Running Head: MY LIFE
My Life, My Passions
I. What was your family like?
a. Strict family
b. Second born son
c. Single parent home
II. What things do you remember about your childhood?
a. Reading Books
b. playing sports
c. Family outings
III. Early Academic Career & Military Enlistment
a. High School
b. Early College Experience
c. Army Life
IV. What are your personal, professional, and academic goals? a. Attaining my college degree
b. Becoming a post- secondary school instructor
c. Serving the Kingdom of God
My Life, My Passions
My initial plan was to graduate from high school and finish my Bachelor’s degree within three years. However, I got a big dose of life experience and found that things don’t always go as planned. In this paper, I will present a brief description of a few of my passions in life that have helped shape the person I am today and analyze some of these experiences using the adult development theories from this class. I will also look to goals and aspirations that I want to accomplish in the future.
I was born and raised in the rural Mississippi Delta. My mother, Helen, was a strict disciplinarian who did not take any “mess.” My father on the other side was at my every back and call and spoiled us rotten. My older brother Robert was born in 1979, which makes him five years older than I. He made sure on a regular basis that I knew that he was the older brother. My father and my mother couldn’t see eye to eye on anything and they divorced when I was aged 2 years. By this time, Robert was seven and was indifferent about the whole situation. Throughout my days spent in high school, I rarely took the time to develop a personal vision. My mind was too consumed with girls, clubs, and events to think of a specific purpose in life. Now that I have started a second pilgrimage through college, I find myself constantly questioning the reasons I have chosen to do so at Ashford University. As I look back on my past experiences, I realize that I do actually have many small passions that have shaped the person I am today. Feeling passionate about teaching children played an important role in shaping my personality.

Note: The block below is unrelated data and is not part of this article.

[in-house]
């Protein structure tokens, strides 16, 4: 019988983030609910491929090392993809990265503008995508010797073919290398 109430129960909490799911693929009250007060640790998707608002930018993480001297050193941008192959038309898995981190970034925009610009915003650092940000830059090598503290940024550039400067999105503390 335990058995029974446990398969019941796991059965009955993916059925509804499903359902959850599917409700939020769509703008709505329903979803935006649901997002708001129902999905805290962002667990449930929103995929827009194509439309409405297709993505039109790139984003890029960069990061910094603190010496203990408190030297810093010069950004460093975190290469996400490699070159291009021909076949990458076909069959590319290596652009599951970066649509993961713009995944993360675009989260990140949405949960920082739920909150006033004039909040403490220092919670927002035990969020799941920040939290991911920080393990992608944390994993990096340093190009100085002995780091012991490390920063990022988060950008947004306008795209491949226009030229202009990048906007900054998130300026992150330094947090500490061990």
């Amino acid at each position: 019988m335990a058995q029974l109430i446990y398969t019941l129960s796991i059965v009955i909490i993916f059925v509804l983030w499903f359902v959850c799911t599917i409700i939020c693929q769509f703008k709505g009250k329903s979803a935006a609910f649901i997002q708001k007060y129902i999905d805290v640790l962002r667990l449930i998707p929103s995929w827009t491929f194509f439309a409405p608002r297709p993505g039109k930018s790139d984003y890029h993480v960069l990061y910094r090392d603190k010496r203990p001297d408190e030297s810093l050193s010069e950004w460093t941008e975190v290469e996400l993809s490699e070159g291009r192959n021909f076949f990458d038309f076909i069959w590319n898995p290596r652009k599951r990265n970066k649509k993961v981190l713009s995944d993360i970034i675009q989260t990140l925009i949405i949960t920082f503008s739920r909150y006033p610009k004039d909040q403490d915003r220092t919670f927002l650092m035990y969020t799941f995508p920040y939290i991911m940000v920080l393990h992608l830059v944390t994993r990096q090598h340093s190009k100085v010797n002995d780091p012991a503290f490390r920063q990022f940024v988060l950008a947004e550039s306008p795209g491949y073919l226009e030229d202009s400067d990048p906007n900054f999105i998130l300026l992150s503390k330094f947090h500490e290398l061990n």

After reviewing my past passions, I wondered how they could be connected. How could taking care of animals or tutoring other students in English take part in shaping who I am and what I am most passionate about? I then realized that feeling good about myself while doing those things is what caused me to be excited and want to be a good person. Helping or volunteering my time for others has always helped me feel like I have accomplished something worthwhile. When I assisted others and dedicated my time to organizations, I felt that I was doing my duty to be a good person. I developed this duty to be good at an early age through the teachings of my mother. Watching her volunteer her time for community events, such as hosting a booth for our high school booster club, was a big influence on me. My mother, however, did not just allow me to watch her donate her time. She encouraged me and my brother to also volunteer time for our church and community. Giving up my Saturday to run the go fish booth at our church bazaar showed me that performing tasks for others can be more rewarding than doing things for myself. While doing so, I experienced the rewards of helping others which sparked my passion to be a good person. Reflecting back on my past, the first passion I felt was for my love of words. As a young child I always cared about reading my favorite stories. Although many children often experience this type of passion, I sincerely felt that it was my calling to become a teacher. I enjoyed the idea that I could one day be responsible for educating the President of the United States or a famous doctor. I first felt this...
References: Witt, G.A., & Mossler, R. A. (2010). Adult development and life assessment. San Diego, Bridgepoint Education, Inc. https://content.ashford.edu
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